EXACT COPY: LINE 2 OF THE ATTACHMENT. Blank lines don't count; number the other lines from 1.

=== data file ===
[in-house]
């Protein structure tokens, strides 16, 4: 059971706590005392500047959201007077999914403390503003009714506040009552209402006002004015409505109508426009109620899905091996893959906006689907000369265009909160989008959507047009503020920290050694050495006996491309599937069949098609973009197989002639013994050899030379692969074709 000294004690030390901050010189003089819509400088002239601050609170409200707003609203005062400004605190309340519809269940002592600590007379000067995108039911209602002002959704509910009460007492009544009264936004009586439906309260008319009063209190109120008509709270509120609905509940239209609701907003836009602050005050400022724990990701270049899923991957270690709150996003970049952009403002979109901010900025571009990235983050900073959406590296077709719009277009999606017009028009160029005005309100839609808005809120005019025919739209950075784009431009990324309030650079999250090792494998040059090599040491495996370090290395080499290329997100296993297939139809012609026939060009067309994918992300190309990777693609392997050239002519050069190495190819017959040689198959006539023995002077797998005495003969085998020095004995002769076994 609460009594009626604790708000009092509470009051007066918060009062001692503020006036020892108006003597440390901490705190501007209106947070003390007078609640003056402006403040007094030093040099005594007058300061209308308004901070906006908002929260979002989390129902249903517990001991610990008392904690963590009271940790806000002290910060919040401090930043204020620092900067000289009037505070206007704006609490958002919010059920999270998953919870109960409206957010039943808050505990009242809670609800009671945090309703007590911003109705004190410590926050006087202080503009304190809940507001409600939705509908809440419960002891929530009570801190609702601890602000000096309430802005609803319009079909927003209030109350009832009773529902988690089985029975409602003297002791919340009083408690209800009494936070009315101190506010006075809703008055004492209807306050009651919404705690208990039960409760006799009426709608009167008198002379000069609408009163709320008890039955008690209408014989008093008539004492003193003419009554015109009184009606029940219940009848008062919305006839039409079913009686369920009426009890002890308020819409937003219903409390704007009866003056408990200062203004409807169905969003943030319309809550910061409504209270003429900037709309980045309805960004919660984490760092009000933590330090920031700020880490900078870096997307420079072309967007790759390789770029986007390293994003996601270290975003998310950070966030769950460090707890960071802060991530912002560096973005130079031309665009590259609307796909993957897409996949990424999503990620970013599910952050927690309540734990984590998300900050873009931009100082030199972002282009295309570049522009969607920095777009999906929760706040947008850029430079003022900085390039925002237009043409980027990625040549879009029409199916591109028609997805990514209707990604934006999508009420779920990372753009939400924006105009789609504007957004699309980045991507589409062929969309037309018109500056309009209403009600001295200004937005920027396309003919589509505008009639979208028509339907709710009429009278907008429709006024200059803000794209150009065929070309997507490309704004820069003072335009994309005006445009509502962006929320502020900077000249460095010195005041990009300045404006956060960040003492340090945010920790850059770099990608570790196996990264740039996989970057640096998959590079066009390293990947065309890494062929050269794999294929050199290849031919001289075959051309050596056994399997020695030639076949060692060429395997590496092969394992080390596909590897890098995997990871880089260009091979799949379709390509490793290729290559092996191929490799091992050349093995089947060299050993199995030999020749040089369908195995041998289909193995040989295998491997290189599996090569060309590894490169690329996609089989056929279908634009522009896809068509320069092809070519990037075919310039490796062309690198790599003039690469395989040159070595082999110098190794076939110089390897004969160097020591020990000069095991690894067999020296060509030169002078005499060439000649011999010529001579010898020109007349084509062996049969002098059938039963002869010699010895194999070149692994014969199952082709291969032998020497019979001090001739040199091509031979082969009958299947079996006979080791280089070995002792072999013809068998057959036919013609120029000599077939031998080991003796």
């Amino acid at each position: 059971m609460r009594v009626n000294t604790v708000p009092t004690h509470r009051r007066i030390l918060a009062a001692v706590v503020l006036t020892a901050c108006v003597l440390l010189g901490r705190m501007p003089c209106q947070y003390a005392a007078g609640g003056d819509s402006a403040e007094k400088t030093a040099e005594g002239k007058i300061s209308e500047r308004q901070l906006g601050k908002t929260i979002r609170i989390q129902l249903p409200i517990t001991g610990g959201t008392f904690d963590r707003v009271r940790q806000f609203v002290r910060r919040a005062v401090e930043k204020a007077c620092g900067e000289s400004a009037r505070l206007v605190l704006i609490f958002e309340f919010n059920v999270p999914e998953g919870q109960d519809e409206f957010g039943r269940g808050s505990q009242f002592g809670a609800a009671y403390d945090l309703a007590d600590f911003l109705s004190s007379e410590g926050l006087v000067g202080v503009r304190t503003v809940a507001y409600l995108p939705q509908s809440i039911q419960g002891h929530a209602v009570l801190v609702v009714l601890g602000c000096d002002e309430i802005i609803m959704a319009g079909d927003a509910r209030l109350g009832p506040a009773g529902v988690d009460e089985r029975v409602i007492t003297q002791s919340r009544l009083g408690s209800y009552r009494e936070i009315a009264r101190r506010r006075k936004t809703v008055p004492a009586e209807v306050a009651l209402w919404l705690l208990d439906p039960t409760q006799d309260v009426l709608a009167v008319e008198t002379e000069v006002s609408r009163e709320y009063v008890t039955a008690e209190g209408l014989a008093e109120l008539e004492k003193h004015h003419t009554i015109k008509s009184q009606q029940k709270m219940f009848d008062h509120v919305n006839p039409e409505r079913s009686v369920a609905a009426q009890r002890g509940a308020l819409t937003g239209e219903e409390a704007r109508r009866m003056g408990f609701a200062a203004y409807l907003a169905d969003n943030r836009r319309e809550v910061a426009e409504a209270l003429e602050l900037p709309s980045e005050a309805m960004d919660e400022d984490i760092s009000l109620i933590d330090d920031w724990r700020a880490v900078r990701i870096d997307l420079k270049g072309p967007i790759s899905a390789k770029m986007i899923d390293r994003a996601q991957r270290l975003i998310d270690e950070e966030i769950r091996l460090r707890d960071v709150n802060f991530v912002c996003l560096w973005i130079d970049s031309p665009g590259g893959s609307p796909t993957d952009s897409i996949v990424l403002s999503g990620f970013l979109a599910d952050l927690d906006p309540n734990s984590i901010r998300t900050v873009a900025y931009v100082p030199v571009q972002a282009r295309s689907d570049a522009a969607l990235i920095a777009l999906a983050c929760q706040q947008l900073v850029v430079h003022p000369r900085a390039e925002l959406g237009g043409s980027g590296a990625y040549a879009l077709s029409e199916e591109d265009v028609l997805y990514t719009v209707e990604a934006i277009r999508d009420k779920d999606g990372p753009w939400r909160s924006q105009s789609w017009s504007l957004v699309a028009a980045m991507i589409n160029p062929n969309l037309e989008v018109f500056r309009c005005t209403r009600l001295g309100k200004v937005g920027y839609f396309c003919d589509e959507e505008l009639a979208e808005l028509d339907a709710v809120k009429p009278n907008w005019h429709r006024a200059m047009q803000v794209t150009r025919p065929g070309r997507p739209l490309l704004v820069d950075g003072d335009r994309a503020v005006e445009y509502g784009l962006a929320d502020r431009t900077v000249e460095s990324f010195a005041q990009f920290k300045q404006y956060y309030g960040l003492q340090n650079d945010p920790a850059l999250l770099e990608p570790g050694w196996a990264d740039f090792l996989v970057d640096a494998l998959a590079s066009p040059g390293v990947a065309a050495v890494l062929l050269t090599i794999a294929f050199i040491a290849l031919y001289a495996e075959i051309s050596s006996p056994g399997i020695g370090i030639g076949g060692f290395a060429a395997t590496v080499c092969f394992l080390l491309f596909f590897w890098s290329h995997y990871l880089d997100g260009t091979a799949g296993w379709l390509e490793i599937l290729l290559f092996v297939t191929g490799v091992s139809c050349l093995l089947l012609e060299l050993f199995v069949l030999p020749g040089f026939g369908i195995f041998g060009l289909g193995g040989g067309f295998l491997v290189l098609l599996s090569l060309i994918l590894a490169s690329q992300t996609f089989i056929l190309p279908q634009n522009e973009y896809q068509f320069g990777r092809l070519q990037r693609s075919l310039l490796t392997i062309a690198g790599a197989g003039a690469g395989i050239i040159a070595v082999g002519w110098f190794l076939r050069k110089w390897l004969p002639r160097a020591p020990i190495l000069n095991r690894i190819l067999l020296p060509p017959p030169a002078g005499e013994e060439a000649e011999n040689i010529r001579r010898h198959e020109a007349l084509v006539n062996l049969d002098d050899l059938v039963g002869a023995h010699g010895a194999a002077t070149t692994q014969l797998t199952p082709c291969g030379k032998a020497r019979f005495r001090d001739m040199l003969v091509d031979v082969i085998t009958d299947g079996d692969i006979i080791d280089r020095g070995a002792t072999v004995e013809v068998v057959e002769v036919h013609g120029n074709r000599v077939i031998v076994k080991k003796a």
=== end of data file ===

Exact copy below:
């Protein structure tokens, strides 16, 4: 059971706590005392500047959201007077999914403390503003009714506040009552209402006002004015409505109508426009109620899905091996893959906006689907000369265009909160989008959507047009503020920290050694050495006996491309599937069949098609973009197989002639013994050899030379692969074709 000294004690030390901050010189003089819509400088002239601050609170409200707003609203005062400004605190309340519809269940002592600590007379000067995108039911209602002002959704509910009460007492009544009264936004009586439906309260008319009063209190109120008509709270509120609905509940239209609701907003836009602050005050400022724990990701270049899923991957270690709150996003970049952009403002979109901010900025571009990235983050900073959406590296077709719009277009999606017009028009160029005005309100839609808005809120005019025919739209950075784009431009990324309030650079999250090792494998040059090599040491495996370090290395080499290329997100296993297939139809012609026939060009067309994918992300190309990777693609392997050239002519050069190495190819017959040689198959006539023995002077797998005495003969085998020095004995002769076994 609460009594009626604790708000009092509470009051007066918060009062001692503020006036020892108006003597440390901490705190501007209106947070003390007078609640003056402006403040007094030093040099005594007058300061209308308004901070906006908002929260979002989390129902249903517990001991610990008392904690963590009271940790806000002290910060919040401090930043204020620092900067000289009037505070206007704006609490958002919010059920999270998953919870109960409206957010039943808050505990009242809670609800009671945090309703007590911003109705004190410590926050006087202080503009304190809940507001409600939705509908809440419960002891929530009570801190609702601890602000000096309430802005609803319009079909927003209030109350009832009773529902988690089985029975409602003297002791919340009083408690209800009494936070009315101190506010006075809703008055004492209807306050009651919404705690208990039960409760006799009426709608009167008198002379000069609408009163709320008890039955008690209408014989008093008539004492003193003419009554015109009184009606029940219940009848008062919305006839039409079913009686369920009426009890002890308020819409937003219903409390704007009866003056408990200062203004409807169905969003943030319309809550910061409504209270003429900037709309980045309805960004919660984490760092009000933590330090920031700020880490900078870096997307420079072309967007790759390789770029986007390293994003996601270290975003998310950070966030769950460090707890960071802060991530912002560096973005130079031309665009590259609307796909993957897409996949990424999503990620970013599910952050927690309540734990984590998300900050873009931009100082030199972002282009295309570049522009969607920095777009999906929760706040947008850029430079003022900085390039925002237009043409980027990625040549879009029409199916591109028609997805990514209707990604934006999508009420779920990372753009939400924006105009789609504007957004699309980045991507589409062929969309037309018109500056309009209403009600001295200004937005920027396309003919589509505008009639979208028509339907709710009429009278907008429709006024200059803000794209150009065929070309997507490309704004820069003072335009994309005006445009509502962006929320502020900077000249460095010195005041990009300045404006956060960040003492340090945010920790850059770099990608570790196996990264740039996989970057640096998959590079066009390293990947065309890494062929050269794999294929050199290849031919001289075959051309050596056994399997020695030639076949060692060429395997590496092969394992080390596909590897890098995997990871880089260009091979799949379709390509490793290729290559092996191929490799091992050349093995089947060299050993199995030999020749040089369908195995041998289909193995040989295998491997290189599996090569060309590894490169690329996609089989056929279908634009522009896809068509320069092809070519990037075919310039490796062309690198790599003039690469395989040159070595082999110098190794076939110089390897004969160097020591020990000069095991690894067999020296060509030169002078005499060439000649011999010529001579010898020109007349084509062996049969002098059938039963002869010699010895194999070149692994014969199952082709291969032998020497019979001090001739040199091509031979082969009958299947079996006979080791280089070995002792072999013809068998057959036919013609120029000599077939031998080991003796």